National Water-Quality Assessment (NAWQA) Project
What we measured:
When we sampled:
Field collection protocols:
. Habitat characteristics at the reach scale were measured at 11 equally spaced transects along the sampling reaches and included measurements of stream slope, bank height and slope, bank vegetation, erosion, bankfull width, wetted channel depth and width, presence/absence and identify geomorphic features (riffles, pools, runs), stream velocity, aspect of flow, bed substrate composition, habitat cover, and canopy closure.
What these measures represent:
. Biological communities have specific habitat requirements to live in streams. Habitat variables, such as substrate types (rocks, sand, silt, etc.), stream velocity, available geomorphic features (pools, riffles, runs), and amount of canopy closure (amount of sunlight) help characterize these specific habitat requirements that can affect the types of algae, invertebrate, and fish communities present at a stream site.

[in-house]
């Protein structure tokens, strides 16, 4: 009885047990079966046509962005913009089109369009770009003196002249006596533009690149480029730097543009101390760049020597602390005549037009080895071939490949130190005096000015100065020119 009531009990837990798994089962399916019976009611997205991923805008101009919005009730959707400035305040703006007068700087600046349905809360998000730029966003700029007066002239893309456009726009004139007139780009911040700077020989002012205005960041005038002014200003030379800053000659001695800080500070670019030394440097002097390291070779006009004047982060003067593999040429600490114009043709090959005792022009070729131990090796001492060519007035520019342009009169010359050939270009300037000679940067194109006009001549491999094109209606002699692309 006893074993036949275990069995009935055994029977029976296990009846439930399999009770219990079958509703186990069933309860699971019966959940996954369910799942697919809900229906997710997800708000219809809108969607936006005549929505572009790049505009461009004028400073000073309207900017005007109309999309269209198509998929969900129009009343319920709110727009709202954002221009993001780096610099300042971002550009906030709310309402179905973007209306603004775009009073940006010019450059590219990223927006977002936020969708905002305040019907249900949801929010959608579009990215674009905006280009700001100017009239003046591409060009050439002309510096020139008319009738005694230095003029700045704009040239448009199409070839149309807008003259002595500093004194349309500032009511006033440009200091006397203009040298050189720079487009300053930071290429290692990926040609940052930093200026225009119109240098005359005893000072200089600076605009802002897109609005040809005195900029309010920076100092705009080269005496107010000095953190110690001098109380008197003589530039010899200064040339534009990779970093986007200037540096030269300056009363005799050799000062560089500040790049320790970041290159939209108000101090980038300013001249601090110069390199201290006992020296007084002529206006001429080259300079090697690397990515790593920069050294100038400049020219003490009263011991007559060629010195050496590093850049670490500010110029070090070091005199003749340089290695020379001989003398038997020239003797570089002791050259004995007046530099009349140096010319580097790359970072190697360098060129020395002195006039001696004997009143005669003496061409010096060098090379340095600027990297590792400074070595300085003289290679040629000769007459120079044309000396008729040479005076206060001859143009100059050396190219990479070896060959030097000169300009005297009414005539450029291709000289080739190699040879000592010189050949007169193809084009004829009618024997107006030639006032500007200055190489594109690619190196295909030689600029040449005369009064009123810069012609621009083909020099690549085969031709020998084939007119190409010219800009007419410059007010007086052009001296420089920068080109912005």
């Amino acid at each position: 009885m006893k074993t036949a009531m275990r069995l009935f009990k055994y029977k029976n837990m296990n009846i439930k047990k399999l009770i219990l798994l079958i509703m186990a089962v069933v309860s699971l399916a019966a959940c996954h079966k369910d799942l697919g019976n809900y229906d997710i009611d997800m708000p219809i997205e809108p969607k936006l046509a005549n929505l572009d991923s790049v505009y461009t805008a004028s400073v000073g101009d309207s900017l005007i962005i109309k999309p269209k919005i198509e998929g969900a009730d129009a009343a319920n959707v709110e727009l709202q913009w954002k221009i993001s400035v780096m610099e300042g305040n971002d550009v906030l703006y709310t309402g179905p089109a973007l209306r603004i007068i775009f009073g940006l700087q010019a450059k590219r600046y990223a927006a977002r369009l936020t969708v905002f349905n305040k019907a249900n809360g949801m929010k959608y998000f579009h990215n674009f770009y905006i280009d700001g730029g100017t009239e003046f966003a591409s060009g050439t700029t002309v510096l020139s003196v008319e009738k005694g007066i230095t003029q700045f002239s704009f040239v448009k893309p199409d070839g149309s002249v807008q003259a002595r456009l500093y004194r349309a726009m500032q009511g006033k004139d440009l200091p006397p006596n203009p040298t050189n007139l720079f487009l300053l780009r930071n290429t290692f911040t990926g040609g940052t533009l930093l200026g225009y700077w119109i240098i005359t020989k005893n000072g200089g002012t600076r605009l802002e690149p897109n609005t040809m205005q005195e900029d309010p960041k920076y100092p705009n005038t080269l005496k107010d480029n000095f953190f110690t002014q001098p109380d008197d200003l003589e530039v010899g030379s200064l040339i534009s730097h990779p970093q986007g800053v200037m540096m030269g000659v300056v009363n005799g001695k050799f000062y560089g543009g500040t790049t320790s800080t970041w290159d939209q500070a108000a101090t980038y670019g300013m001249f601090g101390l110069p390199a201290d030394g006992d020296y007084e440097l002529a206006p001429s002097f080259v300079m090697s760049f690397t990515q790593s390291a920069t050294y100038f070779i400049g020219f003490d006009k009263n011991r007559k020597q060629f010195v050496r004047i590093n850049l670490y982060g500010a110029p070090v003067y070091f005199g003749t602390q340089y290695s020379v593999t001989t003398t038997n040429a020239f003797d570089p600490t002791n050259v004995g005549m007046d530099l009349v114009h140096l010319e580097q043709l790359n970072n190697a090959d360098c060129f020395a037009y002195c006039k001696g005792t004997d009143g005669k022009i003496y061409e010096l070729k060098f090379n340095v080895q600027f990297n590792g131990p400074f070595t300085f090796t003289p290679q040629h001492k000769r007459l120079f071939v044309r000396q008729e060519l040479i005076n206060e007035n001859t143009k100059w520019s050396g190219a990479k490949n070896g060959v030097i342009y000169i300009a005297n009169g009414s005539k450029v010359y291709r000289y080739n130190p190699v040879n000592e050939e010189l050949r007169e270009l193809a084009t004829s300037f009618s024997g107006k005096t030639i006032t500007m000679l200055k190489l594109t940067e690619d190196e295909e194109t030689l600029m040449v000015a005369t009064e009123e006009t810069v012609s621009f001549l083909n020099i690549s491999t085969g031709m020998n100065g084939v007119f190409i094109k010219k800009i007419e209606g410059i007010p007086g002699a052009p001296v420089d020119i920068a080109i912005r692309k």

. Data collected can be used to help interpret changes in physical (for example, channel characteristics) and chemical (for example, transport of sediment) factors and biological communities associated with streams having different levels of urban intensity in the basin.
Photos of collecting habitat measures in Raleigh, North Carolina Study Area http://nc.water.usgs.gov/albe/Pics/pics_biology2/Habitat/index.html
Video clips of collecting habitat measures in Raleigh, North Carolina Study Area http://nc.water.usgs.gov/albe/video/video2_habitat.html